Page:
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Why Cristiano Ronaldo’s greatness continues to surprise

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Cristiano Ronaldo breaks so many records on a weekly basis it’s tough to know where to start.

[ MORE: Real batter Atletico in UCL ]

Let’s begin with his latest exploits, a second-straight UEFA Champions League hat trick as he led Real Madrid to a 3-0 win in their UCL semifinal first leg against crosstown rivals Atletico Madrid.

Real have scored nine goals in their last three UCL games. Ronaldo has eight of them and his penchant for delivering at the pivotal moments of the biggest matches continues.

Ronaldo’s three goals took his tally to 103 in the UCL, the most all-time and he’s now ahead of Lionel Messi by nine goals. He also has the most goals in UCL semifinals ever, with 13, plus he is the first player to reach 50 goals (52, to be exact) in UCL knockout rounds and he has equaled Messi’s record of most hat tricks in the UCL (7) and is also the first to score 10 or more UCL goals in in six consecutive seasons.

We will leave the whole “Messi or Ronaldo?” debate for most of the next five decades another day, but Ronaldo is heading towards his fourth UCL crown (third with Real) which equals Messi’s total at Barcelona and the Portuguese national team captain looks nailed on to win a second-straight Ballon d’Or to equal Messi’s current record of five.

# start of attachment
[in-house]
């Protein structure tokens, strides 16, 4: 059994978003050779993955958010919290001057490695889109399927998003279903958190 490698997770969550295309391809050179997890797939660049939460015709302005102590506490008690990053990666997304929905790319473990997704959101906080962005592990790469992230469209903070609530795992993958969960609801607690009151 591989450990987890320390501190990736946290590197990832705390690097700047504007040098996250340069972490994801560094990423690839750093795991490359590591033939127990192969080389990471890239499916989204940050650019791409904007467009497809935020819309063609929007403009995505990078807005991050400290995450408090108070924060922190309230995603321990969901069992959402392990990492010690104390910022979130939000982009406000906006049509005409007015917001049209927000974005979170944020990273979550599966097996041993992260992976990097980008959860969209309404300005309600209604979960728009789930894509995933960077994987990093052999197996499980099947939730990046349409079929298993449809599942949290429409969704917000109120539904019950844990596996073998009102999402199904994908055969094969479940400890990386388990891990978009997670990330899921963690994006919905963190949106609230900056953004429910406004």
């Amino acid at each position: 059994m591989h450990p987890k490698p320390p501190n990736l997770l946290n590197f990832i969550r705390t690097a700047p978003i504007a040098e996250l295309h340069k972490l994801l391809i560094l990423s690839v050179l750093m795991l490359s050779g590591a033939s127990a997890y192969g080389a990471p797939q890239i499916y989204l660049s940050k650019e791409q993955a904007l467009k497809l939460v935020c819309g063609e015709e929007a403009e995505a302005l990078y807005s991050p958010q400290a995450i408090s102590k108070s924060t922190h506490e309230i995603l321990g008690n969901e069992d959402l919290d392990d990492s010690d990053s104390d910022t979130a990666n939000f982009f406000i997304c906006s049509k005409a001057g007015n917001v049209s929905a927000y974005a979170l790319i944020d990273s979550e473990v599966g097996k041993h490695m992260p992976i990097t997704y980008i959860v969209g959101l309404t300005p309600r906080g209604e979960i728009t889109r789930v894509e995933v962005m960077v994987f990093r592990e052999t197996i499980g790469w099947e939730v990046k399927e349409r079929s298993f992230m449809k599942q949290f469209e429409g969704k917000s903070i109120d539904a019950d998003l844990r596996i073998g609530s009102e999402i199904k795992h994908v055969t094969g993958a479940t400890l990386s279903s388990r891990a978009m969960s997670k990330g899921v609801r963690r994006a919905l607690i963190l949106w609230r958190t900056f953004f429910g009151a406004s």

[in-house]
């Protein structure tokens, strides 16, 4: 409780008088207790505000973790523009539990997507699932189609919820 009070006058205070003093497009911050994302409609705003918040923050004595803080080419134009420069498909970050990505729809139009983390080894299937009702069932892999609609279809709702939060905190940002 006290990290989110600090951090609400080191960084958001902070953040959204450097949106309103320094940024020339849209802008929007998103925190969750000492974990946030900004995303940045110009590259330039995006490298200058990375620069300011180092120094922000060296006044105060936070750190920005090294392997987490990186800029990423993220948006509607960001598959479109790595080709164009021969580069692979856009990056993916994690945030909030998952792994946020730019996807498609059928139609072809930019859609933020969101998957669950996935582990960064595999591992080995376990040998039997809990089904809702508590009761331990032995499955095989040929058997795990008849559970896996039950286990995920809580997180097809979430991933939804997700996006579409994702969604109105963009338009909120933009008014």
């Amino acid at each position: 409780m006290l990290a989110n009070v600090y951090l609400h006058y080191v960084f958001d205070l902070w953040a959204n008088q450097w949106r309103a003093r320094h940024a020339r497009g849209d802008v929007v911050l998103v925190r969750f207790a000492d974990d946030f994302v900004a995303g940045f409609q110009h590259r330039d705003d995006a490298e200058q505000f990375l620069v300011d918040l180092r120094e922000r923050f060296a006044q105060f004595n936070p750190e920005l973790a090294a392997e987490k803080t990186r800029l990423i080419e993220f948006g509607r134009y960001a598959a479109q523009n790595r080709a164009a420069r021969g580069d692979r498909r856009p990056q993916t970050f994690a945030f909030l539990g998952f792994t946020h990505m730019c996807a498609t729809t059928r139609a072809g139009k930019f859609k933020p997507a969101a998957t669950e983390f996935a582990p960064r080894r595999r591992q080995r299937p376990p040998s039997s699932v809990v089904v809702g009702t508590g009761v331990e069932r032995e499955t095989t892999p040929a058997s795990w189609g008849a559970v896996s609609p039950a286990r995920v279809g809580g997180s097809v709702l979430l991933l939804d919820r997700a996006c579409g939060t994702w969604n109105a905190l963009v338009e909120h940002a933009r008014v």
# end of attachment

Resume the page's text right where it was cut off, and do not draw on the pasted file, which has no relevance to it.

Despite all of these incredible stats, it sometimes feels like Ronaldo’s goals, performances and general beast-mode abilities aren’t appreciated as much as they should be. Maybe the stats doing the rounds from his most-recent hat trick will help change that. But probably not. He is revered in Portugal for leading them to their first major title at EURO 2016 last summer and the accolades and awards pour in, but when we reflect on his career will he really join the immortals Pele, Maradona and Messi?

Think about it.

[ MORE: Champions League schedule ] 

There’s a sense of “huh, he’s still doing it, isn’t he?” out there among fans of rival clubs, neutrals and even some of Real’s own supporters who still boo him. That’s right. Booing the man who is the all-time leading scorer at Real with 399 goals in 389 appearances. That’s 76 more goals than Real legend Raul who sits in second place all-time and he took 741 games to reach that mark…

Ronaldo is now 32 years old and he shows no signs of slowing down but it is perhaps his constant posturing which puts off many compared to the more relaxed, unassuming demeanor of Messi. Maybe Ronaldo is just too “in your face” to be mentioned in the same breath of soccer’s greatest-ever players. But if you were that good, wouldn’t you too be pretty proud of it?

While many make fun of his washboard abs he often shows off, his impeccable tan and his wild gesticulations towards officials, what you can’t deny is his supreme professionalism on and off the pitch.

He’s been in the game since the age of 17 at Sporting Lisbon and then Manchester United, but did anyone at either club really believe he would go on to achieve what he has at Real over the past eight seasons? Maybe Ronaldo himself may not have believed it (he probably did, let’s be honest) but he’s doing it. Of course he’s played with some sensational players but since joining Real in 2008 his goals have been the main reason they’ve challenged, and won, major trophies.